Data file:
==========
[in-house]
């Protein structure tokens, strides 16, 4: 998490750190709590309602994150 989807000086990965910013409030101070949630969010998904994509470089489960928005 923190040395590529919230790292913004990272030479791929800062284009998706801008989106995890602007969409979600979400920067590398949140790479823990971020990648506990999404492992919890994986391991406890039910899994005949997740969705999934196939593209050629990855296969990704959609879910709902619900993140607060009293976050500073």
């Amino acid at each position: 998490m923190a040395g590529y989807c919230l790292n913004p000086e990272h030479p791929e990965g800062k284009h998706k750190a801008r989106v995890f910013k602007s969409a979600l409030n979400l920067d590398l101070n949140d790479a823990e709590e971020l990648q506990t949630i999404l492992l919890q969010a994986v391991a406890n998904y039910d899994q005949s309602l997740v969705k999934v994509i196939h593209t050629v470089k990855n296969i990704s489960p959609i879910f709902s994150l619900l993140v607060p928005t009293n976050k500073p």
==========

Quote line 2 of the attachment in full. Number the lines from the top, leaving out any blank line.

């Protein structure tokens, strides 16, 4: 998490750190709590309602994150 989807000086990965910013409030101070949630969010998904994509470089489960928005 923190040395590529919230790292913004990272030479791929800062284009998706801008989106995890602007969409979600979400920067590398949140790479823990971020990648506990999404492992919890994986391991406890039910899994005949997740969705999934196939593209050629990855296969990704959609879910709902619900993140607060009293976050500073």